Electroless Nickel per AMS 2404?
Q. I am looking for information on Precipitation Hardening of Electroless Nickel per AMS2404 [link by ed. to spec at TechStreet]. I understand the theory of the process but need some practical information. First, is this something that the plater takes care of or does the plater generally sub-contract to a heat treater? Secondly, the optimum temperature and time for this post-plate procedure is generally 650 °F for two hours in a controlled atmosphere. Can one heat at 500-550 °F for 10-12 hours and achieve adequate results? Third, will the EN finish discolor at the 500-550 °F temperature in ambient atmospheres?David Black
- Wrentham, Massachusetts
You can heat treat your parts at 590 °F. for 3 hours and get the hardness you need 60Rc +. the part may come with light brown stains on them if not covered with fiber glass cloth. All platers should be able to do this heat treating in house.Tom Mason
- Carol Stream, Illinois
April 2, 2009
Q. Dear sirs,
Is it ever possible to get to HRC 75 by EN plating? And how?
Thank you very much,
- Huizhou, Guangdong, China
April 6, 2009
A. Hi, Frank. I don't think so. Please see letter 29781 for a good answer from Ron Duncan (dec.). Good luck.
Ted Mooney, P.E.
Pine Beach, New Jersey
Nickel Plating on AMS 5643 Material per AMS 2404February 10, 2016
Q. What is the process of doing nickel plating per AMS2404 for the material AMS 5643?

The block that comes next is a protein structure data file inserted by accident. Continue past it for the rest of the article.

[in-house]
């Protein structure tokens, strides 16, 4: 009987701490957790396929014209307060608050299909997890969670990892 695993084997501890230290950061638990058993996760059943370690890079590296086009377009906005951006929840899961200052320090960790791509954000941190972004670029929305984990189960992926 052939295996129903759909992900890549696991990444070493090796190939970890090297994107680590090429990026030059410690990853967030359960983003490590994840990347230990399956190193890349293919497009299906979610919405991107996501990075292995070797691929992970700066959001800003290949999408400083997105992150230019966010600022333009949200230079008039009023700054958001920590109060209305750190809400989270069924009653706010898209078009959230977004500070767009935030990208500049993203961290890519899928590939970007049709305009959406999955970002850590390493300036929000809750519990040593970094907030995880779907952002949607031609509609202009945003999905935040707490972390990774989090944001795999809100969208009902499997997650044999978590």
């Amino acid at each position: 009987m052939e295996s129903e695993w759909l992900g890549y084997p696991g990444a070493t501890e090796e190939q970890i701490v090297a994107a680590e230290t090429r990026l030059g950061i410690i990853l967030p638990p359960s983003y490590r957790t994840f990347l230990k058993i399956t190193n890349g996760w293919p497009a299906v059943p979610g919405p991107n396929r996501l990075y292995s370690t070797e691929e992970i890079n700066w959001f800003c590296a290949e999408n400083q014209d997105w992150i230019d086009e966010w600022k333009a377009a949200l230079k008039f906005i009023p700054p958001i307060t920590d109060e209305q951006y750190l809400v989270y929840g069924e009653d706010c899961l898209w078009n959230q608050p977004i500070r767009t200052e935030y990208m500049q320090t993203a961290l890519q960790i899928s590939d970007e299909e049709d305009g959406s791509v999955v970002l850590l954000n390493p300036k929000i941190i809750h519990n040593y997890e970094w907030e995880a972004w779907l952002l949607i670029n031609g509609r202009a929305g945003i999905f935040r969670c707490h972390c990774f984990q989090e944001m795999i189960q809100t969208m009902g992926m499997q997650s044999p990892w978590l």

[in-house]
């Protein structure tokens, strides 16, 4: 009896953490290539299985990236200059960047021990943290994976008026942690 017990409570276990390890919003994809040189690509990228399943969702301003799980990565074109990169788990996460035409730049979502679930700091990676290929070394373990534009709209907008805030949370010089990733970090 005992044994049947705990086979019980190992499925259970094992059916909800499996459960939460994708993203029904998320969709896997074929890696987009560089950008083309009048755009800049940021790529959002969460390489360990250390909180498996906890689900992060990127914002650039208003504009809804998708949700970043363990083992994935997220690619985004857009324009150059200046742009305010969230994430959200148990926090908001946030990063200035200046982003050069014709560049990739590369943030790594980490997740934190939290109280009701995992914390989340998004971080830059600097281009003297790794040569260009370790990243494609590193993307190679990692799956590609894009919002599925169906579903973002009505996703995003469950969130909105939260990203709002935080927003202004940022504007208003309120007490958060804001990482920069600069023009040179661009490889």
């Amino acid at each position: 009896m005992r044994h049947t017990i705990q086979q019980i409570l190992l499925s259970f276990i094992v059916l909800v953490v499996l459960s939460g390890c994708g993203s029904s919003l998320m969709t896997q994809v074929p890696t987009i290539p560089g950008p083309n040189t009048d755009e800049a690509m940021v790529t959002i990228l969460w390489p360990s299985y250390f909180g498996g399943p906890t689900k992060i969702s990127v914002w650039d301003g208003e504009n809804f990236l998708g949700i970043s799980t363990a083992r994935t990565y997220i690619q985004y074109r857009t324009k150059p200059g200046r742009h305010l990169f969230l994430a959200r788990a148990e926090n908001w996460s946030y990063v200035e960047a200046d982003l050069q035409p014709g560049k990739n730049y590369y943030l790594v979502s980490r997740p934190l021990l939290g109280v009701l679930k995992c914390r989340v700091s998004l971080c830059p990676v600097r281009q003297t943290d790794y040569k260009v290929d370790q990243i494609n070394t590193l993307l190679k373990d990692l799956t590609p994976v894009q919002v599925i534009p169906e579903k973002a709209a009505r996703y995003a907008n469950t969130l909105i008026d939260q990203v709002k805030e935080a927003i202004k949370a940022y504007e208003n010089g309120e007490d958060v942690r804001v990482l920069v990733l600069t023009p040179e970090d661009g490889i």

I have read such plating will be of 3 types Low phosphorous, medium phosphor and high phosphor. Which process suits the material AMS5643 [link by ed. to spec at TechStreet] H1075 condition?
machine tools - Hyderabad, Telangana, India
A. Hi cousin Saritha. There are several good books which introduce electroless nickel plating. In addition to the three phosphorous contents of acid baths, EN-phosphorous can also be alkaline based,and there is a boron based electroless nickel too.
Generally the type of electroless nickel is not chosen based on the substrate material, but based on the needs of the surface. Solderability (boron best, low phosphorous good) and ferromagnetism (low phos), or freedom from it (high phos) can be criteria, but often the principal consideration is corrosion resistance (low phos is usually best for alkaline conditions, and high phos for acidic) or wear resistance/hardness (heat treated high phosphorous is best). It's not always easy to choose, but books like Mallory & Hajdu list dozens of automotive, aerospace, oil & gas, and electronics applications and what type of EN is usually chosen for them. Good luck.
Ted Mooney, P.E. RET
Pine Beach, New Jersey
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